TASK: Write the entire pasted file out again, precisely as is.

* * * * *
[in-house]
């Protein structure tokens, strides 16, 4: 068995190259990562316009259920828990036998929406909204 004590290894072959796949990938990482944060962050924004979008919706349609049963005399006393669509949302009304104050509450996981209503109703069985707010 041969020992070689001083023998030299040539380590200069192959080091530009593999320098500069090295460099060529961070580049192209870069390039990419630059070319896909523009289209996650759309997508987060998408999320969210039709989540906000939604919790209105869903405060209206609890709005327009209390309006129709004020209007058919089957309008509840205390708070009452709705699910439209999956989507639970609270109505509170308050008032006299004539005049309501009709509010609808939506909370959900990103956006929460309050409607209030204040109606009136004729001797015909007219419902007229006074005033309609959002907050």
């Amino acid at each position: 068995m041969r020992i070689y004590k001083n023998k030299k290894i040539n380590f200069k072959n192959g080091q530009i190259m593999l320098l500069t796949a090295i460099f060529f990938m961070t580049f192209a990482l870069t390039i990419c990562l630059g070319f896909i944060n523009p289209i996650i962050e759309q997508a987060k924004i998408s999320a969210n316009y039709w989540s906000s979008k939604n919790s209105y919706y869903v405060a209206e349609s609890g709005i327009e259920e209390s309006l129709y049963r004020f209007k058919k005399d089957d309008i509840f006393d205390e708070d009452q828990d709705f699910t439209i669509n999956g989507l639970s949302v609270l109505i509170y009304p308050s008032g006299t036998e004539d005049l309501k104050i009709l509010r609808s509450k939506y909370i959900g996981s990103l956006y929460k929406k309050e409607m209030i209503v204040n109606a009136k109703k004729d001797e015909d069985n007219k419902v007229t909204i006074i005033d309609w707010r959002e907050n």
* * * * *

[in-house]
């Protein structure tokens, strides 16, 4: 068995190259990562316009259920828990036998929406909204 004590290894072959796949990938990482944060962050924004979008919706349609049963005399006393669509949302009304104050509450996981209503109703069985707010 041969020992070689001083023998030299040539380590200069192959080091530009593999320098500069090295460099060529961070580049192209870069390039990419630059070319896909523009289209996650759309997508987060998408999320969210039709989540906000939604919790209105869903405060209206609890709005327009209390309006129709004020209007058919089957309008509840205390708070009452709705699910439209999956989507639970609270109505509170308050008032006299004539005049309501009709509010609808939506909370959900990103956006929460309050409607209030204040109606009136004729001797015909007219419902007229006074005033309609959002907050």
């Amino acid at each position: 068995m041969r020992i070689y004590k001083n023998k030299k290894i040539n380590f200069k072959n192959g080091q530009i190259m593999l320098l500069t796949a090295i460099f060529f990938m961070t580049f192209a990482l870069t390039i990419c990562l630059g070319f896909i944060n523009p289209i996650i962050e759309q997508a987060k924004i998408s999320a969210n316009y039709w989540s906000s979008k939604n919790s209105y919706y869903v405060a209206e349609s609890g709005i327009e259920e209390s309006l129709y049963r004020f209007k058919k005399d089957d309008i509840f006393d205390e708070d009452q828990d709705f699910t439209i669509n999956g989507l639970s949302v609270l109505i509170y009304p308050s008032g006299t036998e004539d005049l309501k104050i009709l509010r609808s509450k939506y909370i959900g996981s990103l956006y929460k929406k309050e409607m209030i209503v204040n109606a009136k109703k004729d001797e015909d069985n007219k419902v007229t909204i006074i005033d309609w707010r959002e907050n």